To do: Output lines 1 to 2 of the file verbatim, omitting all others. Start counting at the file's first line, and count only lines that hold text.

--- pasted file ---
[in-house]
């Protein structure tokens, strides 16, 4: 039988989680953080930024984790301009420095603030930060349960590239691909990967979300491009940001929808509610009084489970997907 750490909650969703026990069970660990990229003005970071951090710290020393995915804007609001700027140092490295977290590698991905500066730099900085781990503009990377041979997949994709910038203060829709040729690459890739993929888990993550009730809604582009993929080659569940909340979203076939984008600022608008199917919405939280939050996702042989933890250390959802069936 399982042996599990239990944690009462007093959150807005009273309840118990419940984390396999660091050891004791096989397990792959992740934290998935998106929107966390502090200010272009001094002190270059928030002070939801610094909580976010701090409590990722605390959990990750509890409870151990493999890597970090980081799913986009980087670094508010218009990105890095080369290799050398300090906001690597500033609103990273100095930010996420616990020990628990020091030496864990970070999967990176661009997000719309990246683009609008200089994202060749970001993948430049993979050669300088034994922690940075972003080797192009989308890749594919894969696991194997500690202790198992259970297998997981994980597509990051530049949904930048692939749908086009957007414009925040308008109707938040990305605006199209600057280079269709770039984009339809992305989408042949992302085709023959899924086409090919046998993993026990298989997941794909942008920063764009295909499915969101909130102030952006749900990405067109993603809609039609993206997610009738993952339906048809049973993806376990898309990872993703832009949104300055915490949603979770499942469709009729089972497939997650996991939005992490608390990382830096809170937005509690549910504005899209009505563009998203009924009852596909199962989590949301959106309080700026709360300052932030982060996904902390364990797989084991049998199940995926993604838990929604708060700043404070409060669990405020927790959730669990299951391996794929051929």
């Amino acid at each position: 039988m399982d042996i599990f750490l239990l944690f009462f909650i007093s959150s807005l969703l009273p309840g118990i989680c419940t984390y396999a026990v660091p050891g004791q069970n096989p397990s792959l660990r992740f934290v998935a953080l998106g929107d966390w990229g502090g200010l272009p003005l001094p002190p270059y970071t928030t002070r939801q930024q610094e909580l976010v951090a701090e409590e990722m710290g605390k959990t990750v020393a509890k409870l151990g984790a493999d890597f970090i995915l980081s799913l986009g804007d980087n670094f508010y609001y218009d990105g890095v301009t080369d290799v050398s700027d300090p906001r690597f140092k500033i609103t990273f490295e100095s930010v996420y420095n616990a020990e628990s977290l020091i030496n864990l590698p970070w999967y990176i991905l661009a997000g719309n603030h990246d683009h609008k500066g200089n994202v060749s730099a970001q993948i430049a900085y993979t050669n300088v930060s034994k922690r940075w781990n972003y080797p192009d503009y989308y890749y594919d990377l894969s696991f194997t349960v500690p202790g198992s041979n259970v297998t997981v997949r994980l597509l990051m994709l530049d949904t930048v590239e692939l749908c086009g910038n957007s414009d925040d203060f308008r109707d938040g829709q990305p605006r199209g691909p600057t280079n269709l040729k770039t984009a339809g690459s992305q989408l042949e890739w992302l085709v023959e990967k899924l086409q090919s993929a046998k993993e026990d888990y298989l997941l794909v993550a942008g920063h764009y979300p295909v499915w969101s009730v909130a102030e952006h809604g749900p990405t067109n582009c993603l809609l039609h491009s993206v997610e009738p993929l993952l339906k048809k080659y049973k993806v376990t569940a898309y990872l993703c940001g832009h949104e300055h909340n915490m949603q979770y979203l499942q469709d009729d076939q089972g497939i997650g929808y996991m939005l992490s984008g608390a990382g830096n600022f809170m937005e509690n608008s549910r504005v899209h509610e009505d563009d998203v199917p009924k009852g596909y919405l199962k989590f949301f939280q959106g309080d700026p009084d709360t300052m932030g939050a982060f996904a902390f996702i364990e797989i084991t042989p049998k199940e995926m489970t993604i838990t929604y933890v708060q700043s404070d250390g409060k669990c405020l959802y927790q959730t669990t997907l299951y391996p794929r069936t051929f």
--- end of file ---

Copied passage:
[in-house]
């Protein structure tokens, strides 16, 4: 039988989680953080930024984790301009420095603030930060349960590239691909990967979300491009940001929808509610009084489970997907 750490909650969703026990069970660990990229003005970071951090710290020393995915804007609001700027140092490295977290590698991905500066730099900085781990503009990377041979997949994709910038203060829709040729690459890739993929888990993550009730809604582009993929080659569940909340979203076939984008600022608008199917919405939280939050996702042989933890250390959802069936 399982042996599990239990944690009462007093959150807005009273309840118990419940984390396999660091050891004791096989397990792959992740934290998935998106929107966390502090200010272009001094002190270059928030002070939801610094909580976010701090409590990722605390959990990750509890409870151990493999890597970090980081799913986009980087670094508010218009990105890095080369290799050398300090906001690597500033609103990273100095930010996420616990020990628990020091030496864990970070999967990176661009997000719309990246683009609008200089994202060749970001993948430049993979050669300088034994922690940075972003080797192009989308890749594919894969696991194997500690202790198992259970297998997981994980597509990051530049949904930048692939749908086009957007414009925040308008109707938040990305605006199209600057280079269709770039984009339809992305989408042949992302085709023959899924086409090919046998993993026990298989997941794909942008920063764009295909499915969101909130102030952006749900990405067109993603809609039609993206997610009738993952339906048809049973993806376990898309990872993703832009949104300055915490949603979770499942469709009729089972497939997650996991939005992490608390990382830096809170937005509690549910504005899209009505563009998203009924009852596909199962989590949301959106309080700026709360300052932030982060996904902390364990797989084991049998199940995926993604838990929604708060700043404070409060669990405020927790959730669990299951391996794929051929």